> Put together a DC routine and diet based upon the info which you have found here and according to YOUR BODY;
> 90% of trainees make the best gains on the 2 way split done three non-consecutive days per week (i.e. Mon/Wed/Fri) - do not make the mistake of doing the 3 way split because it will most likely not be the most suitable DC routine for YOU;
> the 3 way split is used by highly advanced trainee's to bring up weaker body parts and in some cases those with sub-par recovery levels, in which case it is done on a lower frequency;
> Start a new thread in here - post your training history; age; weight; height; bodyfat; photos; activity levels during the day (student/labourer); metabolism; carb sensitivty; food allergies; any pre-existing injuries etc; your DC routine and diet to get some constructive criticism;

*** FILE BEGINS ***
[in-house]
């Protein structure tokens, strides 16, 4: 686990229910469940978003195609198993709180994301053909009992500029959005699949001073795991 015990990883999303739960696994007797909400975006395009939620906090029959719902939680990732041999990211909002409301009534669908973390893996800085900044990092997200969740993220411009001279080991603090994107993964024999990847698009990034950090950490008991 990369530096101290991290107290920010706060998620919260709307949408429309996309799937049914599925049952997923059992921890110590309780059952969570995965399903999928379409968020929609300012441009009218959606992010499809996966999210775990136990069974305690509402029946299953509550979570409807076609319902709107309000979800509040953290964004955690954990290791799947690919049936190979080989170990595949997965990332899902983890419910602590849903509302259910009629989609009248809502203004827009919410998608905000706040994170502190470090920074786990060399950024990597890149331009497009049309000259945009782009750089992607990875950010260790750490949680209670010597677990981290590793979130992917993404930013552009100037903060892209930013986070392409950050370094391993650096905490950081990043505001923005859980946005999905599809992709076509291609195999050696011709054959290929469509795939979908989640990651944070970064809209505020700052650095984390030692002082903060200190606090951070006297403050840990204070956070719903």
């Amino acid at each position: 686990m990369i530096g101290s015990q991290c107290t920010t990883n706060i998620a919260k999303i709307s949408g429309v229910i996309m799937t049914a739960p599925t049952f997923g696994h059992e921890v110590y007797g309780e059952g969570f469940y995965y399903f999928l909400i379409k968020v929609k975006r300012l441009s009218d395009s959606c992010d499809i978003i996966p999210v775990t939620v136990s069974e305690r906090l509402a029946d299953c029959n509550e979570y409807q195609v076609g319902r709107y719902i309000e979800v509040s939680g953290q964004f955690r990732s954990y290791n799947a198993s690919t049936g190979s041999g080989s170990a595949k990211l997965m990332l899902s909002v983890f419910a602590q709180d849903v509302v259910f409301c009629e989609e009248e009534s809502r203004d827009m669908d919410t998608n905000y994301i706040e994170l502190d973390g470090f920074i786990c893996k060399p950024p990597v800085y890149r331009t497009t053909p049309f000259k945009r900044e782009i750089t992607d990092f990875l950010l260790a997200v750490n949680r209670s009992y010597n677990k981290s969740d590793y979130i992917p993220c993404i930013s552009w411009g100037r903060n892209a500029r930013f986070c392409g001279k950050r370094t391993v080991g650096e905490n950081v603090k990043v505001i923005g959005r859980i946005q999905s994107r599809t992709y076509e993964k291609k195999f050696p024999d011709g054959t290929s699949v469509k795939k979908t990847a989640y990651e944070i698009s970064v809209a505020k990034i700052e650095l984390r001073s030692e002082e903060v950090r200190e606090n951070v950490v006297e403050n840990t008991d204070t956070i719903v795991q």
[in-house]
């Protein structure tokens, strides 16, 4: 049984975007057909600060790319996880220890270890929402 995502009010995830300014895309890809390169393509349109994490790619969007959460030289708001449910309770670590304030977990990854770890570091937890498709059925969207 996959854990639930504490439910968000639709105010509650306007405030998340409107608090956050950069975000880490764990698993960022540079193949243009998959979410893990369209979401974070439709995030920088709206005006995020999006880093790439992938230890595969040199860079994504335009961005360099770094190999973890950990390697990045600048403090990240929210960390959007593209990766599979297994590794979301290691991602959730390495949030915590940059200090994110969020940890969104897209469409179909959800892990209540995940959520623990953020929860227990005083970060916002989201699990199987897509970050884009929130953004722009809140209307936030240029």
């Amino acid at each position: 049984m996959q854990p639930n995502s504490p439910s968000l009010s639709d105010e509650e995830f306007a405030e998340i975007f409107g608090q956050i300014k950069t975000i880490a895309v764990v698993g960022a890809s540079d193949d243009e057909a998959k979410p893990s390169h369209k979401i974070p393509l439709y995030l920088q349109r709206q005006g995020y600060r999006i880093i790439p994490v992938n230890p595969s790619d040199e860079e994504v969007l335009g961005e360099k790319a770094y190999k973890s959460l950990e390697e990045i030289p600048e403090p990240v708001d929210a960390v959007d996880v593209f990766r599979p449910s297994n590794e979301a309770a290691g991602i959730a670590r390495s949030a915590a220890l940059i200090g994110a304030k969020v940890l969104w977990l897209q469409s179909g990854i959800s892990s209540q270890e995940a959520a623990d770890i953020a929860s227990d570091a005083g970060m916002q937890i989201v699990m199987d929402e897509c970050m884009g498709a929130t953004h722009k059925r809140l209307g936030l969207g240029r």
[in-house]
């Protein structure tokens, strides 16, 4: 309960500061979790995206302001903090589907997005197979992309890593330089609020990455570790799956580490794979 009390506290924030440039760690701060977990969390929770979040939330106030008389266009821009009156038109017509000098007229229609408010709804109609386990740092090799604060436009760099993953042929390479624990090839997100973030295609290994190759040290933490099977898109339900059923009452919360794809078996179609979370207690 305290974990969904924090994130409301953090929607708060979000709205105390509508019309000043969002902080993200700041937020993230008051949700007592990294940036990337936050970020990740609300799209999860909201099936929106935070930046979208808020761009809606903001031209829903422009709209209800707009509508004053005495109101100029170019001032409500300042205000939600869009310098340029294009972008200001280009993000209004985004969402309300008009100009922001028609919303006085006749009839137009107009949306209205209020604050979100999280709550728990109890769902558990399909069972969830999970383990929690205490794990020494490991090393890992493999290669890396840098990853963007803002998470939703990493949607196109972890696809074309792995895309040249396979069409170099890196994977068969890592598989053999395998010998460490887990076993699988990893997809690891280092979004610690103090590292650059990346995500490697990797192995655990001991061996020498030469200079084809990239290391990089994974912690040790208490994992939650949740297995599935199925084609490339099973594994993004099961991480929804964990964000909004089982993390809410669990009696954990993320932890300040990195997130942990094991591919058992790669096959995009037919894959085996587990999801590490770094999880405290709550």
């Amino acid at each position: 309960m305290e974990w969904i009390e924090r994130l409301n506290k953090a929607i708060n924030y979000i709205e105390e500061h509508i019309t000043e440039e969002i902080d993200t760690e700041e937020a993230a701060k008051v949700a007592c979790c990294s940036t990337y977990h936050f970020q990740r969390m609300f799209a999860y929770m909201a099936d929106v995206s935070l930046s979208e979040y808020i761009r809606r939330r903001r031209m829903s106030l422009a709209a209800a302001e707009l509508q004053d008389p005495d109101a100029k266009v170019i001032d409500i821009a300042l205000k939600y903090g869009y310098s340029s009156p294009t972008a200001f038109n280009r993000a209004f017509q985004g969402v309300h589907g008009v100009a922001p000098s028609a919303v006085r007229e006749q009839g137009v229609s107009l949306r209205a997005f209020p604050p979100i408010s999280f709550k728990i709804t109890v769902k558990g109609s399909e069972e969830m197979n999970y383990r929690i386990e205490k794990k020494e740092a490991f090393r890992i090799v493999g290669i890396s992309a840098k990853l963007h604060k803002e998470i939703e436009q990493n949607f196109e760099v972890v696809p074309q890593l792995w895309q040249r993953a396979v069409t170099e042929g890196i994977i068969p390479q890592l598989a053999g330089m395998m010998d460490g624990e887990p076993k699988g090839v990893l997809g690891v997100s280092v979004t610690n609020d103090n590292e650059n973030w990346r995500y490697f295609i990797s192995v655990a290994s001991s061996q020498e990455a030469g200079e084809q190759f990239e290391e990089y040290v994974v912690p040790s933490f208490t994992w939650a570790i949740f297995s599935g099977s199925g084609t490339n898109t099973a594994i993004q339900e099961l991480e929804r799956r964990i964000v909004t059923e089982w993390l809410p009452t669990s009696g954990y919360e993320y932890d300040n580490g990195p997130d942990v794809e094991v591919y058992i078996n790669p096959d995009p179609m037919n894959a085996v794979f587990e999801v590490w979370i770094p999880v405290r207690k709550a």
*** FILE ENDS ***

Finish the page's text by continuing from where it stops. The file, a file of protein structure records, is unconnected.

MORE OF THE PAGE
> Take a week off training while you are finalising your DC Program;
> Order any supplements which you may need from trueprotein.com and use a discount code to get a 5% off (mine is in my signature), or even better yet order in bulk and get a larger discount in conjunction with the discount code;
> Make sure that your gym is very well equipped because eventually you will need to switch exercises;
> When selecting exercises, choose compound movements which allow you to use heavy poundages and allow for greater progression;
> Use a controlled negative on all exercises;
> Get yourself a logbook to record your workouts - the primary aim with DC is to use progressively heavier weights with strict/safe form;